Verizon Fascinate ringtones, wallpapers available

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Samsung Fascinate

A new device means new goodies, and this time we don't have to wait for the Samsung Fascinate to launch before we get a peek at it's innards.  We have the full system dump for you hackery types, as well as a bevy of new wallpapers and system sounds for the rest of us to enjoy:

Now all that's missing is a unit in our hands.  Big props to our mystery man for this Android treasure trove!  [Android Central Forums

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4 years ago

Toshiba Folio 100 Hands-On

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 Toshiba Folio 100

We took a gander at Toshiba's Folio 100 today and here's the main takeaway: sucker be huge. It has a 10.1" screen and a fairly reasonable bezel around it - though the resolution on that screen is still only 1024x600, same as the 7" Galaxy Tab. The whole thing is hard plastic with a small texture to the back and felt fine despite being what we suspect is still pre-production hardware. It weighs in at 1.7 pounds and is carry-able, sure, but it's such a large, wide screen that this is pretty much a sit-down device only. The battery died on us pretty quickly - at 1020mAh it's probably difficult to get through an entire day of IFA fondling. Toshiba claims 7 hours of battery life. 

The HDMI-out and USB-host (yay!) ports are hidden underneath a port cover. There's 16gigs on board and it's expandable via a standard, large SD card slot. Combine that full-sized SD card slot, the USB Host port, and the HDMI-out and we're thinking this is a business-focused device that has aspirations of being a professional photographer's bestest friend ever.

We were looking at at build of Android 2.2 that didn't look quite optimized for the big screen and definitely isn't final build ("TOSHIBA_FOLIO_AND_A 2.2 3.0004 for IFA test-keys" is a pretty good hint there), but we did find it to be responsive and quick - for the most part. There was the occasional lag and jaggy transition, due to that early build moreso than the Nvidia Tegra 2 processor, which should be the definition of fast. We would definitely like to see the final build on this - we bet that the included Opera Mobile browser will simply fly.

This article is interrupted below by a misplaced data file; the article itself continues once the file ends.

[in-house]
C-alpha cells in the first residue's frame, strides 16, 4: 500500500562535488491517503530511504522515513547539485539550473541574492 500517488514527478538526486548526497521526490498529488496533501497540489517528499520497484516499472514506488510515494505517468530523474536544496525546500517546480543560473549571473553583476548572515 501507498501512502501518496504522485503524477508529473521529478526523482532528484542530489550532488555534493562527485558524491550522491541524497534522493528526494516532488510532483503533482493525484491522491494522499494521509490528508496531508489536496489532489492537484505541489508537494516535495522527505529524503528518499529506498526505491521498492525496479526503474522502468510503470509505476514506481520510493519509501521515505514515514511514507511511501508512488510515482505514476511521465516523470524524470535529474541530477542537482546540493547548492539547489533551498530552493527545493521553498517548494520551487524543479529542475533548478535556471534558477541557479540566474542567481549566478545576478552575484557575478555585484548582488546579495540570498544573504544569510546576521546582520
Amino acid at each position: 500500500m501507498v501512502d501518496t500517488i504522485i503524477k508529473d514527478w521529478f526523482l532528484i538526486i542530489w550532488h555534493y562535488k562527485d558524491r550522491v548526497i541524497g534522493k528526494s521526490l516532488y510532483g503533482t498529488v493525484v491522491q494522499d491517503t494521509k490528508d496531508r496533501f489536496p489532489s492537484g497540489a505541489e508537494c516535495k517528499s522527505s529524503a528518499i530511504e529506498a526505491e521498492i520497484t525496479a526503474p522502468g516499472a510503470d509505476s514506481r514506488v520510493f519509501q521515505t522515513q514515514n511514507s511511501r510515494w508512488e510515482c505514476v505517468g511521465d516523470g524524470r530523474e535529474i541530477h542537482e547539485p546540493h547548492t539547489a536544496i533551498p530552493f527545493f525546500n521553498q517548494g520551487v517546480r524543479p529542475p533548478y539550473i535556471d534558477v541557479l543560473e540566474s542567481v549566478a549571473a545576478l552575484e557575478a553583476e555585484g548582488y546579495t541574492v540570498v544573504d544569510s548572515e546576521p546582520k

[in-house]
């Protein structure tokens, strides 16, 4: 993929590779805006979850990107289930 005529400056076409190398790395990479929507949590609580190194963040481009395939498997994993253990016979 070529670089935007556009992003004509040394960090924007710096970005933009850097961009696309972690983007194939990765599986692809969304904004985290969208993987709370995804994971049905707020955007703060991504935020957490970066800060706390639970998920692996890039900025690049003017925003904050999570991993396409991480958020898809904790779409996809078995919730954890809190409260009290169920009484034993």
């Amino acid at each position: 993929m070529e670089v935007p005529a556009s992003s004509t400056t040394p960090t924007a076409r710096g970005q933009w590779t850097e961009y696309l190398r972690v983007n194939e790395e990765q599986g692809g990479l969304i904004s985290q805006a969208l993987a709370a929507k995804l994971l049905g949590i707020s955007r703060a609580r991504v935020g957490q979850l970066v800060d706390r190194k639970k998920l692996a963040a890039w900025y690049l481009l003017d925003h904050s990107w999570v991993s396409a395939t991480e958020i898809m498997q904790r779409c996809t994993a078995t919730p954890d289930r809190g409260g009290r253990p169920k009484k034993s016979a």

$540 in "late October" for the WiFi only version is what they quoted us in the booth, with the 3G version coming next year. Catch more photos after the break!

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4 years ago

LG Optimus Z home and widgets running on other devices

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Optimus Z launcher

A week or so ago we looked at the LG Optimus Z, a phone that unfortunately we'll never see here in the states. While we had it, we yanked the system files out of it for a closer look.  And an enterprising xda'er named aalopez10 took the time to go through the system dump and has the home and several of the widgets working, and you can too -- without needing root.

There are still some kinks to work out, but if you have an hdpi device and want a new look, hit the source link and have at it! [xda-developers via Andronica -- files from Android Central Forums]

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4 years ago

Sprint Epic 4G review: The Samsung Galaxy S grows a keyboard

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We review the Sprint Epic 4G to find out if it's worthy of its name

Sprint Epic 4G

If you put the word "Epic" in the name of your phone, it darn well better be epic. And with the Sprint Epic 4G Android smartphone, that's mostly the case.